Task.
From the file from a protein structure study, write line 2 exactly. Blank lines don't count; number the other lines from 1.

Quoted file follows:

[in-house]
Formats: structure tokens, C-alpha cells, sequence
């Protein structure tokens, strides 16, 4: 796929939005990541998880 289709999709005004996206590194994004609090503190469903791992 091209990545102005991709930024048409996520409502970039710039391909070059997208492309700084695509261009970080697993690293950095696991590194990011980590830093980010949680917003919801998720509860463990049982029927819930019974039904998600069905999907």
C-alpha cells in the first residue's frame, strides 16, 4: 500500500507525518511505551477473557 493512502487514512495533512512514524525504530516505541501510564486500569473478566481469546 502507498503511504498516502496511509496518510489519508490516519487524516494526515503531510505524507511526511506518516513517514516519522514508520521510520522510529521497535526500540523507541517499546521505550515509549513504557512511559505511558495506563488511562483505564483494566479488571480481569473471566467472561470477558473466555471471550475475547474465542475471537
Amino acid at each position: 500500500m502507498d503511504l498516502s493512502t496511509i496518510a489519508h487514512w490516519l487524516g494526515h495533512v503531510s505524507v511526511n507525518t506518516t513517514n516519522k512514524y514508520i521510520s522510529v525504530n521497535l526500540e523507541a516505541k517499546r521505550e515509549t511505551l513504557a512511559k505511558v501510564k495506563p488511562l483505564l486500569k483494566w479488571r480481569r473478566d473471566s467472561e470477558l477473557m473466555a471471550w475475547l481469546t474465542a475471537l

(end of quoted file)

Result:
Formats: structure tokens, C-alpha cells, sequence